I was taking a break.
I worked at a big game company. My group was porting a PC game to the Amiga. Mostly I was rewriting the slowest parts in 68000 assembly language. We worked all sorts of odd hours, but no matter what hours I was in there, I always got sleepy an hour after lunch, so I walked around to wake up.
We had a nice Atrium with some indoor trees and a restaraunt in the building. Lots of places to go, even in rainy Eugene. Stairs to walk up and down.
I ended up in the big office where the three guys programming the football game sat. I was social with all three. We all had families or were soon to have them.
Their window was open. There was a cool breeze, and you could hear teenagers and buses outside. It was nice. I could sit there and shoot the bull for maybe 10 minutes before getting kicked out.
DaveM was running a batch or a grep or something on some source file he was looking at.
Bang, all the comments were gone. He leaned in and started looking at code.
“Where did the comments go?,” I asked.
“Comments are always wrong. You should never look at them.”
Wow. This was great. My day had gone from drab to peacock in a blink. There was nothing, nothing better than an argument that started with one of Dave’s provocative statements.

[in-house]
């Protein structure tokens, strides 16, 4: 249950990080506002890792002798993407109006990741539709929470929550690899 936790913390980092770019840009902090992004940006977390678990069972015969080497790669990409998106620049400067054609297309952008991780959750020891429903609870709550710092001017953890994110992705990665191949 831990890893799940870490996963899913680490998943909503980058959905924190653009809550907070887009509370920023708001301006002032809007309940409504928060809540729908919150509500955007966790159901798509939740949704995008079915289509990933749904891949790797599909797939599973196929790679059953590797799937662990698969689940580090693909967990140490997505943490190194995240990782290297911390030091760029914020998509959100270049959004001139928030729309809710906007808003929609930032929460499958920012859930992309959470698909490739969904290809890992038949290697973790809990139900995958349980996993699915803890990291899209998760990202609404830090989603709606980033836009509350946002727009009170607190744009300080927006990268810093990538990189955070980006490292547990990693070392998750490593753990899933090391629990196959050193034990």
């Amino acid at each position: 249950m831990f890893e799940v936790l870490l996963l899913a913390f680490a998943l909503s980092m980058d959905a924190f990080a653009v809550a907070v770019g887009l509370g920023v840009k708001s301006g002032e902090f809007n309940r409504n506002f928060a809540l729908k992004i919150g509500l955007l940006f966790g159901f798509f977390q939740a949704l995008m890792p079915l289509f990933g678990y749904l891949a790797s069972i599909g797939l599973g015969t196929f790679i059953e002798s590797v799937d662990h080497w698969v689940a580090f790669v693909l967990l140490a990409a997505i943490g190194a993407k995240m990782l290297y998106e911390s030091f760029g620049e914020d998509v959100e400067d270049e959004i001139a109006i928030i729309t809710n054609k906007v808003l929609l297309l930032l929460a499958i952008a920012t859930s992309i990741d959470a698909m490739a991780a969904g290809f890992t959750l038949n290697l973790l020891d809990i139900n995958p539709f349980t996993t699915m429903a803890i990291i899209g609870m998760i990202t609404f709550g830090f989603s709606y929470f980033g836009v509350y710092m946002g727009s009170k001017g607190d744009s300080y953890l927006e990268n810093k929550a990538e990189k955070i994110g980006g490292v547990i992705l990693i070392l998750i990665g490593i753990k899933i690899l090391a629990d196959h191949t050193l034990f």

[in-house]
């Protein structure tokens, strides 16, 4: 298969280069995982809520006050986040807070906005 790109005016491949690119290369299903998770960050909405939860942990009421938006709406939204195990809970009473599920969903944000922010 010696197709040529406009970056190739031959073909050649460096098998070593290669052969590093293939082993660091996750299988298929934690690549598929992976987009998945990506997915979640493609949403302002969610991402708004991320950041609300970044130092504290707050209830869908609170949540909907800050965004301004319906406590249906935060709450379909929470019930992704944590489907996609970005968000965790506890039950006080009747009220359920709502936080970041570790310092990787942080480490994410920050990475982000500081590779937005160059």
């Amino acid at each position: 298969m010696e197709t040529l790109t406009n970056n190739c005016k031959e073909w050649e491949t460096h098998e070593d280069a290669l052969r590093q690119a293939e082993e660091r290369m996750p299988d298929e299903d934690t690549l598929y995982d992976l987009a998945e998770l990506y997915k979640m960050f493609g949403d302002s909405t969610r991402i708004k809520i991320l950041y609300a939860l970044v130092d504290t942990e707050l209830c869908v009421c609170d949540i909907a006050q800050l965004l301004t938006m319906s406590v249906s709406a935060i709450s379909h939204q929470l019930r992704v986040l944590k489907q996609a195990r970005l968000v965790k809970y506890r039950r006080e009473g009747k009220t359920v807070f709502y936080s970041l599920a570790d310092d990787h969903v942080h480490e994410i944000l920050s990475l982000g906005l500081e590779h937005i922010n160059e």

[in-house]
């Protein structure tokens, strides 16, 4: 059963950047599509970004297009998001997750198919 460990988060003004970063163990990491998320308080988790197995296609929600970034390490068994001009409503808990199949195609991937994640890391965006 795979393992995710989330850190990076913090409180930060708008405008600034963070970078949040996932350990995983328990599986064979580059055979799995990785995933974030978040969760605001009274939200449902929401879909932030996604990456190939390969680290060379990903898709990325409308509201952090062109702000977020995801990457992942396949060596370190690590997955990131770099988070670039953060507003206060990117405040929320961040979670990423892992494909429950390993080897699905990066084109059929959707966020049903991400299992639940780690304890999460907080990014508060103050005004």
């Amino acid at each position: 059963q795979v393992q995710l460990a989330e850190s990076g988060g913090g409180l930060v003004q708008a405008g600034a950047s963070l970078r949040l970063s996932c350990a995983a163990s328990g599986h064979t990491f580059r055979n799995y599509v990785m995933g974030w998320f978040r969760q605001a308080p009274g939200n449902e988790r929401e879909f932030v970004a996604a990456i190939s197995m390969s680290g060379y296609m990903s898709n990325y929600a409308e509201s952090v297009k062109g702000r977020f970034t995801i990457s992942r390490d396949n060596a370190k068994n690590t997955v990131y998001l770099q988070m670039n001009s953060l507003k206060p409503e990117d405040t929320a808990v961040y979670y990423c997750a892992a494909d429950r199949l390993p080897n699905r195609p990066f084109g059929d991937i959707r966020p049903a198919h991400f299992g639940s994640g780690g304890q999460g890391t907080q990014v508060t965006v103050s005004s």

“Well that can’t be true. Some comments must be right.”
Dave and I had managed to distract TimM and GlenW. Tim offered, “All of mine are wrong.” Glen laughed.
This was serious business to Dave.
The Code is the Code
“The code is the code. That’s what runs. If you read the comment, it’ll tell you what the guy meant to do, but the guy probably wrote it wrong anyway. And it’s probably changed twice since then. If you believe the comment, you won’t really look to see what the code is doing.”
Glen said, “My favorite kind of comment is the one that says, ‘increment m.’”
“Yeah, and there’s no m anywhere in the file anymore,” Tim joked.
“I just don’t want to see them,” stressed Dave, “they don’t help anyone.”
“Most of my comments mark the places where I don’t know what I’m doing,” I said. I was getting into it. “They say, ‘I should look at this again,’ or, ‘I should do this a better way.’”
Tim said, “Let me look at my comments… Here’s one. It says, ‘I don’t know why this works.’”
Dave said, “I believe that one.”
“Yeah,” Tim said. “Maybe all my comments aren’t wrong after all.”